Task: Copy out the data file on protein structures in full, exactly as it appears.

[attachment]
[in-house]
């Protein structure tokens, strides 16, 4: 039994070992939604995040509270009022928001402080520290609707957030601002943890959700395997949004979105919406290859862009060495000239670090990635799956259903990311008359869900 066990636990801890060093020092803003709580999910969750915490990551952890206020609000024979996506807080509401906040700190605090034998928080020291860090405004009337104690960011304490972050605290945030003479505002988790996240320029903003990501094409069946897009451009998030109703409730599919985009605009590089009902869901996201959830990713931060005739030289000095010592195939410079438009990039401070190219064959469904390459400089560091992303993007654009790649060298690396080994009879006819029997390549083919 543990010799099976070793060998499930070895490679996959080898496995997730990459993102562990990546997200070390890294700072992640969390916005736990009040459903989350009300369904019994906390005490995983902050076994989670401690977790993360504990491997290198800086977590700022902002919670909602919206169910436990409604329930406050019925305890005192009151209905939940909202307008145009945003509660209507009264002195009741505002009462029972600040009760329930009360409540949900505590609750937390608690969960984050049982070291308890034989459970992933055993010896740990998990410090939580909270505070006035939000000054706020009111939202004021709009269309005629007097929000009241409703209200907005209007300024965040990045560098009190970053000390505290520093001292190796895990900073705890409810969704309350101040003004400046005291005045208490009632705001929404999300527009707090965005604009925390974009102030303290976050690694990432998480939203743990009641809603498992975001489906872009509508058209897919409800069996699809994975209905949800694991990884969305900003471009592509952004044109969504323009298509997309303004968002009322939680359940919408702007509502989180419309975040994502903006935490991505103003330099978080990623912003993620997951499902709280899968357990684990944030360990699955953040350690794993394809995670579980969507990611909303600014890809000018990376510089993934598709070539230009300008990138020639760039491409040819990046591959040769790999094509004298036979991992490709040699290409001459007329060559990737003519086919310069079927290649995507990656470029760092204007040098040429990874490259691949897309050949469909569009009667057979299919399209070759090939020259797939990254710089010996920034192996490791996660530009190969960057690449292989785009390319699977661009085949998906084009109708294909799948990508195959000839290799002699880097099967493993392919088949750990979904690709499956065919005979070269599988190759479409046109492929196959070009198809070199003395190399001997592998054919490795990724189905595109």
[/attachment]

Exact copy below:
[in-house]
């Protein structure tokens, strides 16, 4: 039994070992939604995040509270009022928001402080520290609707957030601002943890959700395997949004979105919406290859862009060495000239670090990635799956259903990311008359869900 066990636990801890060093020092803003709580999910969750915490990551952890206020609000024979996506807080509401906040700190605090034998928080020291860090405004009337104690960011304490972050605290945030003479505002988790996240320029903003990501094409069946897009451009998030109703409730599919985009605009590089009902869901996201959830990713931060005739030289000095010592195939410079438009990039401070190219064959469904390459400089560091992303993007654009790649060298690396080994009879006819029997390549083919 543990010799099976070793060998499930070895490679996959080898496995997730990459993102562990990546997200070390890294700072992640969390916005736990009040459903989350009300369904019994906390005490995983902050076994989670401690977790993360504990491997290198800086977590700022902002919670909602919206169910436990409604329930406050019925305890005192009151209905939940909202307008145009945003509660209507009264002195009741505002009462029972600040009760329930009360409540949900505590609750937390608690969960984050049982070291308890034989459970992933055993010896740990998990410090939580909270505070006035939000000054706020009111939202004021709009269309005629007097929000009241409703209200907005209007300024965040990045560098009190970053000390505290520093001292190796895990900073705890409810969704309350101040003004400046005291005045208490009632705001929404999300527009707090965005604009925390974009102030303290976050690694990432998480939203743990009641809603498992975001489906872009509508058209897919409800069996699809994975209905949800694991990884969305900003471009592509952004044109969504323009298509997309303004968002009322939680359940919408702007509502989180419309975040994502903006935490991505103003330099978080990623912003993620997951499902709280899968357990684990944030360990699955953040350690794993394809995670579980969507990611909303600014890809000018990376510089993934598709070539230009300008990138020639760039491409040819990046591959040769790999094509004298036979991992490709040699290409001459007329060559990737003519086919310069079927290649995507990656470029760092204007040098040429990874490259691949897309050949469909569009009667057979299919399209070759090939020259797939990254710089010996920034192996490791996660530009190969960057690449292989785009390319699977661009085949998906084009109708294909799948990508195959000839290799002699880097099967493993392919088949750990979904690709499956065919005979070269599988190759479409046109492929196959070009198809070199003395190399001997592998054919490795990724189905595109």